This begs the question: Is productivity the goal or the byproduct of the psychedelic experience? Is there something to be said for the value of wonder and awe to inspire and motivate new ideas and possibilities? The full potential of entheogenic experiences suggests a profoundly different and more holistic world beyond the context of unsustainable production and growth. By encouraging a culture of entheogenic integration, we can engage the motivating aspects of the inner experience and allow them to have value within their unique context. James Fadiman’s early research suggests psychedelic visionary insights provide answers to questions that seem impossible, sparking new trains of thought. The concerns of the future world require these epiphanies and profound insights to succeed and break out of the unsustainable aspects of the current system. They do not cry out for a more productive capitalist cog in the machine.

    920 Coalition with ERIE: Mushrooms are Medicine, Emeryville, California, 2016, photo by Erie.

    Beyond Spiritual Materialism: What’s the Value in Losing Your Insights?

    It’s a common misconception that the psychospiritual growth associated with entheogens only comes from the experience itself: however, the impact of entheogens is beyond temporary “ah ha” moments, or actions on neurochemical pathways. Implementing these experiences and associated insights is a dedicated path and lifestyle. Commonly, individuals will jump from peak experience to peak experience, oversaturating their minds and bodies, without putting effort to truly actualize their lessons, creative inspirations, or look at their unresolved emotions. This spiritual materialism may hinder growth by not allowing adequate time and space for psychospiritual development.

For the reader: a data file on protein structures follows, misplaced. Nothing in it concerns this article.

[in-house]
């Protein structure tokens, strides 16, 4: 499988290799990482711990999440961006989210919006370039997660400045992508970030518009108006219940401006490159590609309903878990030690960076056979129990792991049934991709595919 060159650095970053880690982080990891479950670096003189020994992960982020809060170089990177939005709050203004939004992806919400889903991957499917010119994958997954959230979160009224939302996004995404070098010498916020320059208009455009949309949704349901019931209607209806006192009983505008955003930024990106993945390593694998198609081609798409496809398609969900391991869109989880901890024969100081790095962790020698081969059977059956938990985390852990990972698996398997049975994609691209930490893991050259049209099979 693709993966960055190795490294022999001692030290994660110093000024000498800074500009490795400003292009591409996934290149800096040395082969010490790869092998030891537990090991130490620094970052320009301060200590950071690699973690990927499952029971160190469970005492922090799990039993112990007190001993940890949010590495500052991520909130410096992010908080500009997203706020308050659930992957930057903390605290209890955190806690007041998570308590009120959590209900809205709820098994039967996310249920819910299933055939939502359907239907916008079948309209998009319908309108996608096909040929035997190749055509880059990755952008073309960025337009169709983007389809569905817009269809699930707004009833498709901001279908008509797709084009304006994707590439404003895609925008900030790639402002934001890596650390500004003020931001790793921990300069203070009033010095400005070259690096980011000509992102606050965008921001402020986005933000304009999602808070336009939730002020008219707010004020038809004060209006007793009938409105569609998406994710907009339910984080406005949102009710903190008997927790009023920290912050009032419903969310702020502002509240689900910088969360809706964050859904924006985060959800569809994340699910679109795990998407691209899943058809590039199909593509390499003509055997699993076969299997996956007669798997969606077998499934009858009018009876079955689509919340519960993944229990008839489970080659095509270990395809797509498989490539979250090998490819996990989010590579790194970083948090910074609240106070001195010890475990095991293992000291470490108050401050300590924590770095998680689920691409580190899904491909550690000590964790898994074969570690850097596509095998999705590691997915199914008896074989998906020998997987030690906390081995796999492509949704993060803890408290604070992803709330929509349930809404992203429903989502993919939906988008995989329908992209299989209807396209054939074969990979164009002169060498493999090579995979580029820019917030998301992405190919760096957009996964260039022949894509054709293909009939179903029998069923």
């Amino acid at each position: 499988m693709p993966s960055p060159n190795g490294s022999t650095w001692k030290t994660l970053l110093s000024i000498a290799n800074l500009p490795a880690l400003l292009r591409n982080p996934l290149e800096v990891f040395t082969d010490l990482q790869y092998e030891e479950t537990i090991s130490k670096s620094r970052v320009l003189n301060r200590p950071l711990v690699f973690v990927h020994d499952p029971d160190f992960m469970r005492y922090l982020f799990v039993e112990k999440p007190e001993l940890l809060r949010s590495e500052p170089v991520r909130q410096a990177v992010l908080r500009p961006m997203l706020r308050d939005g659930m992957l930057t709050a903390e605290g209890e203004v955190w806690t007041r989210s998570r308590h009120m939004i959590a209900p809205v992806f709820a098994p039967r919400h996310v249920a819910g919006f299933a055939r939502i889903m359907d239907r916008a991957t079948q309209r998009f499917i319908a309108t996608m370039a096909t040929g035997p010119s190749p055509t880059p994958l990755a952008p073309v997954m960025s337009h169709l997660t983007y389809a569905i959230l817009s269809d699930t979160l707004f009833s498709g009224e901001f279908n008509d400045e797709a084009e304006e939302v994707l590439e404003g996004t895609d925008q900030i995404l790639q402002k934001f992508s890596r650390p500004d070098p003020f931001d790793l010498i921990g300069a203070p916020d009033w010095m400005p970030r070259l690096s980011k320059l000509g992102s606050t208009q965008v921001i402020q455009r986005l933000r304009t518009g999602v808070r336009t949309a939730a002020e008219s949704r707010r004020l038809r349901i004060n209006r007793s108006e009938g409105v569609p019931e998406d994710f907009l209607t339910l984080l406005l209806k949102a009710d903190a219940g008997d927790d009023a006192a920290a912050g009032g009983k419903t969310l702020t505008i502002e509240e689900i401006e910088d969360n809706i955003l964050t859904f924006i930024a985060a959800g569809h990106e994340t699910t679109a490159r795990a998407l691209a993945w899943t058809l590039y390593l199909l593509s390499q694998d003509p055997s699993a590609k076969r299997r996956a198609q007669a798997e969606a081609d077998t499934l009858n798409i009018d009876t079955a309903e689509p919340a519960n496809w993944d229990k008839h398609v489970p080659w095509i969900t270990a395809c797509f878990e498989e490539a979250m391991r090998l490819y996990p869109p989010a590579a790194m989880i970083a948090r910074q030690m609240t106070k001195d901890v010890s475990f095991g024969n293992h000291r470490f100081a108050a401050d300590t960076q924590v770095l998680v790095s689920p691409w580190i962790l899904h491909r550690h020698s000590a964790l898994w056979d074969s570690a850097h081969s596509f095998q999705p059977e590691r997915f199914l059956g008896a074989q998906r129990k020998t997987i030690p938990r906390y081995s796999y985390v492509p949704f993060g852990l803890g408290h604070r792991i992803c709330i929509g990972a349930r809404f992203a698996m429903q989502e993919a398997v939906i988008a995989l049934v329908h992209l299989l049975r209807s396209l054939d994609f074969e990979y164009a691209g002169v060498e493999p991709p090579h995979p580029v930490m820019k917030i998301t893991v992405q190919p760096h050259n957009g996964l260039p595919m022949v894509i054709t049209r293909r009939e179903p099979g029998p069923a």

Navigating through personal experience, and making plenty of mistakes along the way, we have learned that the more we engage with our integration assignments, the more fruitful our next entheogenic experiences will be. Although repeated content around core lessons is common within psychedelic and entheogenic experiences, revisiting the same content relentlessly due to poor integration work can be tedious and counterproductive. A culture of entheogenic integration provides a compassionate container to ground and fully unpack our experiences, thus tilling the ground of being and planting seeds for the next journey into the extraordinary.

    Beyond Reductionism: From Quantitative to Qualitative

    Embedded in a positivist empirical framework, the contemporary acceptance of psychedelics is emerging through the lens of clinical research and neuroscientific studies. This research has played a significant role in the psychedelic resurgence, opening a path through the veil of stigma; however, it has also begun to operationalize and measure the experience within the reductionist model of science. Current neuropsychology locates consciousness inside the brain; a bizarre interaction of neurotransmitters accidentally producing the byproduct of awareness. This model offers little insight into the phenomenology of the experiences, and avoids transpersonal, archetypal, or humanist approaches.

    After five years of offering integration services, we have yet to encounter anyone talking about their neurochemistry during integration. The inner visions they share, the insights, the embodied transformations, have a much more rich and elaborate narrative. Carl Jung refers to these narratives as archetypes of transformation; the experience itself has transformative potential despite the neurochemistry involved. A culture of entheogenic integration provides an opportunity for meaning-making, storytelling, and reflection, building a relationship with the experience that is absent from the neuropsychological framework. The mysterious nature of entheogenic experiences suggests that consciousness is much more complicated than its individual parts, and perhaps humanity as a whole would benefit from looking at the bigger picture.